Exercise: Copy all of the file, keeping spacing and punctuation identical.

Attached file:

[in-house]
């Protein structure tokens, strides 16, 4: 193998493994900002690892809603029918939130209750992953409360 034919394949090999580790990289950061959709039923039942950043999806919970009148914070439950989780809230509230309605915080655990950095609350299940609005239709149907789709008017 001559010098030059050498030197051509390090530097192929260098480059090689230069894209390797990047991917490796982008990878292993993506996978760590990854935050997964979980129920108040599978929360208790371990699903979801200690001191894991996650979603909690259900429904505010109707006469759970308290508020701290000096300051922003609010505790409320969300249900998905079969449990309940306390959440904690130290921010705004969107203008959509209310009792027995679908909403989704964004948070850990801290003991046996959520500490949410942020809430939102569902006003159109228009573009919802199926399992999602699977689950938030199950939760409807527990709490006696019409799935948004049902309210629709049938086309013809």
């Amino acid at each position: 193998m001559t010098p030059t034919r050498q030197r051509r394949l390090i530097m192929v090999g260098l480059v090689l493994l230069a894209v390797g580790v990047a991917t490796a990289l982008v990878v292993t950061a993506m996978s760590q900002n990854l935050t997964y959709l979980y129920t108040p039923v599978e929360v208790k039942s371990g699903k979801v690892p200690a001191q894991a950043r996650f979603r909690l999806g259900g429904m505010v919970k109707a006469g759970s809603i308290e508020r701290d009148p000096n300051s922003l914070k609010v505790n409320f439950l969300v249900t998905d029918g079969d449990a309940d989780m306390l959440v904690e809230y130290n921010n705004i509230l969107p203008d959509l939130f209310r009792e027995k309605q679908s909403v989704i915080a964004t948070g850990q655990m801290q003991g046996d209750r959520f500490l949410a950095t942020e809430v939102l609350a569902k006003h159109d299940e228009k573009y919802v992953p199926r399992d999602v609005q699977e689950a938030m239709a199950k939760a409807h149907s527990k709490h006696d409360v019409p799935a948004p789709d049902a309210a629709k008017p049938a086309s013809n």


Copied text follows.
[in-house]
């Protein structure tokens, strides 16, 4: 193998493994900002690892809603029918939130209750992953409360 034919394949090999580790990289950061959709039923039942950043999806919970009148914070439950989780809230509230309605915080655990950095609350299940609005239709149907789709008017 001559010098030059050498030197051509390090530097192929260098480059090689230069894209390797990047991917490796982008990878292993993506996978760590990854935050997964979980129920108040599978929360208790371990699903979801200690001191894991996650979603909690259900429904505010109707006469759970308290508020701290000096300051922003609010505790409320969300249900998905079969449990309940306390959440904690130290921010705004969107203008959509209310009792027995679908909403989704964004948070850990801290003991046996959520500490949410942020809430939102569902006003159109228009573009919802199926399992999602699977689950938030199950939760409807527990709490006696019409799935948004049902309210629709049938086309013809």
């Amino acid at each position: 193998m001559t010098p030059t034919r050498q030197r051509r394949l390090i530097m192929v090999g260098l480059v090689l493994l230069a894209v390797g580790v990047a991917t490796a990289l982008v990878v292993t950061a993506m996978s760590q900002n990854l935050t997964y959709l979980y129920t108040p039923v599978e929360v208790k039942s371990g699903k979801v690892p200690a001191q894991a950043r996650f979603r909690l999806g259900g429904m505010v919970k109707a006469g759970s809603i308290e508020r701290d009148p000096n300051s922003l914070k609010v505790n409320f439950l969300v249900t998905d029918g079969d449990a309940d989780m306390l959440v904690e809230y130290n921010n705004i509230l969107p203008d959509l939130f209310r009792e027995k309605q679908s909403v989704i915080a964004t948070g850990q655990m801290q003991g046996d209750r959520f500490l949410a950095t942020e809430v939102l609350a569902k006003h159109d299940e228009k573009y919802v992953p199926r399992d999602v609005q699977e689950a938030m239709a199950k939760a409807h149907s527990k709490h006696d409360v019409p799935a948004p789709d049902a309210a629709k008017p049938a086309s013809n």